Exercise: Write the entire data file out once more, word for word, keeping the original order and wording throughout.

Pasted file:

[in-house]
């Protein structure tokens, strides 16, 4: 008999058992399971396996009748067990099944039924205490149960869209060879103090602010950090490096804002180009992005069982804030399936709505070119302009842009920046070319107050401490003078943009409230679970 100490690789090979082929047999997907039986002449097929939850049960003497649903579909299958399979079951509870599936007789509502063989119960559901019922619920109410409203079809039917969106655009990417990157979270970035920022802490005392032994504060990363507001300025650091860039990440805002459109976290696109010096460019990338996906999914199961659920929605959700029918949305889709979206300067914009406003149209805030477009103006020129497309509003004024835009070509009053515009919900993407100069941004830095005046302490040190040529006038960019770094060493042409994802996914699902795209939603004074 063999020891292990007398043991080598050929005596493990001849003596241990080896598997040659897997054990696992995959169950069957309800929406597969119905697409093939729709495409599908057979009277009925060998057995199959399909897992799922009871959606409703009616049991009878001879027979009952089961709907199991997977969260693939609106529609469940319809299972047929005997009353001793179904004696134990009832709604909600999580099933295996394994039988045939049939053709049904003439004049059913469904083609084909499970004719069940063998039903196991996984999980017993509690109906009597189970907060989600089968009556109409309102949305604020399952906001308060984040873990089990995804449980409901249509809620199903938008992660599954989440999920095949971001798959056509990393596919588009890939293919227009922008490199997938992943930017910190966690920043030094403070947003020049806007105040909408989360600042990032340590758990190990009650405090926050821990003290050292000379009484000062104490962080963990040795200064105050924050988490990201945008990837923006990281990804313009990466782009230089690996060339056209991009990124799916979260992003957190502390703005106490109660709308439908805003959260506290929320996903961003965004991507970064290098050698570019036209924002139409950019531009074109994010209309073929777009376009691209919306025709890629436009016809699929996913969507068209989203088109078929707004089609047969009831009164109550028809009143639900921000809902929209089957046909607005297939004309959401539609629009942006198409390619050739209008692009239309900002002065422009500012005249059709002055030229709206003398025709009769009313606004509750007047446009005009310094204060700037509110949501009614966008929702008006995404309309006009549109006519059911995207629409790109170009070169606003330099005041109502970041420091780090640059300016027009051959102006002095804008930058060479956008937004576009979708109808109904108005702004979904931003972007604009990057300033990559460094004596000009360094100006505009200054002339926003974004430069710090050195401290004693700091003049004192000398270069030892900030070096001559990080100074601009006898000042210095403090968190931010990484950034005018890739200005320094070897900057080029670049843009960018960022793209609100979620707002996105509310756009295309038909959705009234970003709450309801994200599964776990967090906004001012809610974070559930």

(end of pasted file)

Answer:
[in-house]
């Protein structure tokens, strides 16, 4: 008999058992399971396996009748067990099944039924205490149960869209060879103090602010950090490096804002180009992005069982804030399936709505070119302009842009920046070319107050401490003078943009409230679970 100490690789090979082929047999997907039986002449097929939850049960003497649903579909299958399979079951509870599936007789509502063989119960559901019922619920109410409203079809039917969106655009990417990157979270970035920022802490005392032994504060990363507001300025650091860039990440805002459109976290696109010096460019990338996906999914199961659920929605959700029918949305889709979206300067914009406003149209805030477009103006020129497309509003004024835009070509009053515009919900993407100069941004830095005046302490040190040529006038960019770094060493042409994802996914699902795209939603004074 063999020891292990007398043991080598050929005596493990001849003596241990080896598997040659897997054990696992995959169950069957309800929406597969119905697409093939729709495409599908057979009277009925060998057995199959399909897992799922009871959606409703009616049991009878001879027979009952089961709907199991997977969260693939609106529609469940319809299972047929005997009353001793179904004696134990009832709604909600999580099933295996394994039988045939049939053709049904003439004049059913469904083609084909499970004719069940063998039903196991996984999980017993509690109906009597189970907060989600089968009556109409309102949305604020399952906001308060984040873990089990995804449980409901249509809620199903938008992660599954989440999920095949971001798959056509990393596919588009890939293919227009922008490199997938992943930017910190966690920043030094403070947003020049806007105040909408989360600042990032340590758990190990009650405090926050821990003290050292000379009484000062104490962080963990040795200064105050924050988490990201945008990837923006990281990804313009990466782009230089690996060339056209991009990124799916979260992003957190502390703005106490109660709308439908805003959260506290929320996903961003965004991507970064290098050698570019036209924002139409950019531009074109994010209309073929777009376009691209919306025709890629436009016809699929996913969507068209989203088109078929707004089609047969009831009164109550028809009143639900921000809902929209089957046909607005297939004309959401539609629009942006198409390619050739209008692009239309900002002065422009500012005249059709002055030229709206003398025709009769009313606004509750007047446009005009310094204060700037509110949501009614966008929702008006995404309309006009549109006519059911995207629409790109170009070169606003330099005041109502970041420091780090640059300016027009051959102006002095804008930058060479956008937004576009979708109808109904108005702004979904931003972007604009990057300033990559460094004596000009360094100006505009200054002339926003974004430069710090050195401290004693700091003049004192000398270069030892900030070096001559990080100074601009006898000042210095403090968190931010990484950034005018890739200005320094070897900057080029670049843009960018960022793209609100979620707002996105509310756009295309038909959705009234970003709450309801994200599964776990967090906004001012809610974070559930």